I recently scrolled through one of my favorite design websites. Immediately, a featured home in the English countryside took my breath away! Every room combines lush textures with pastel and neon accents. Stripes and tassels and big florals are mixed with vintage china and midcentury furniture. Sounds like a lot of stuff going on, right? The vivacious home is lovely, but not for everyone. In fact, some might downright hate it! It got me thinking about how petrifying it can be to share a point of view, whether it’s your favorite design style or even a little break-room banter. Despite the discomfort of voicing your opinion, it really doesn’t matter what others think because, well, it’s all a matter of opinion. So, today, embrace your unconventional perspective. Give your opinion a megaphone. Let your freak flag fly!
WOMEN IN NUMBERS: 100 Books
Speaking of perspective, as nail biting as it can be, putting your words, your personal thoughts out into the world can really affect others. That’s why, throughout time, the authors, poets and novelists who published poignant copy from the heart are still celebrated as literary trailblazers. But it’s no surprise that in one American Book Review list of the 100 best final sentences in literature, women’s words are pretty scant. While the words of James Joyce are listed four times, the illustrious Zora Neale Hurston barely made the list once, ranking at number 99. If you’re looking for a good read, I suggest leaving Ulysses on the bookshelf and taking another list to heart: 100 Books By Black Women Everyone Must Read. Let the played-out white dudes gather dust on the shelf. Instead, pick up a book by a groundbreaking author like Bell Hooks or Sojourner Truth. Trust me, you won’t regret it!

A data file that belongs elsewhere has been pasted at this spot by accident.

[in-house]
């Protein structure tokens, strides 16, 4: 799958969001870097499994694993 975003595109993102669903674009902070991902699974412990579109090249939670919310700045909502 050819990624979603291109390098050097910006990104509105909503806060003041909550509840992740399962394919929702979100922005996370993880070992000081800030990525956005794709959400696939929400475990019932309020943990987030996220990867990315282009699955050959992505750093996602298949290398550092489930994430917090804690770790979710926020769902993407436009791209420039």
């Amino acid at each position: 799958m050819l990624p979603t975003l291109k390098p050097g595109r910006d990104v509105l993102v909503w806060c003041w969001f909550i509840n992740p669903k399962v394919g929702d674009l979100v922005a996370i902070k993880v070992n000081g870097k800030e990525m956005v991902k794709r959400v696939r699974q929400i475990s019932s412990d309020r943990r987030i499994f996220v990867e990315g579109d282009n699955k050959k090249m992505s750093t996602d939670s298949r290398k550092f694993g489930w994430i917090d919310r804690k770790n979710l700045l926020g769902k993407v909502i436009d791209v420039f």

WOMAN TO WATCH: Kima Jones, Founder of Jack Jones Literary Arts
No matter how lyrical her prose, an author’s works will only be widely read if she totally kills it in the publicity game. That’s why Kima Jones, an accomplished writer of prose and poetry in her own right, is on a mission to disrupt the publishing world by supporting writers—particularly black female writers—who are unafraid and whose work is unorthodox, underappreciated and unparalleled.
Kima has a way with words and a love of words, which, combined with her uncompromising entrepreneurial spirit, stirs up some serious magic. She founded Jack Jones Literary Arts in response to the consistent dismissal of black female writers. While there’s a perceived romance in being a struggling writer, those who are actually counting pennies may beg to differ. Great storytellers deserve more than attention; they deserve appropriate compensation. And Kima isn’t backing down in her effort to shift how literature by women is reviewed, discussed and marketed.
A bookworm since childhood, Kima says devouring stories helped mold her into a freethinker, a requisite attribute of any changemaker. Through her book-publicity biz, Kima promotes stories from other freethinking women of color, including award-winning visionaries like Desiree Cooper and Khadijah Queen.
Though Kima is working to change the literary landscape, she admits there’s still much work to be done because, as she says, “voice” still means mainstream marketability, and “audience” still means white readers.
We’re thankful to Kima for taking a chance on some wonderful authors who may not otherwise get the opportunity to become publishing powerhouses. Even though women have come a long way in the publishing realm, as Kima notes, “We have so far to go.”
QUITE THE QUOTE
With Kima Jones’ remarkable work promoting black female writers in mind, let’s end today with a quote from the one and only Toni Morrison:
“If there is a book that you want to read but it hasn’t been written yet, you must be the one to write it.”
This is Melinda Garvey signing off until next time. Remember, ladies, empowered women empower other women. Share On the Dot so more women can have a voice. Thanks for getting ready with us.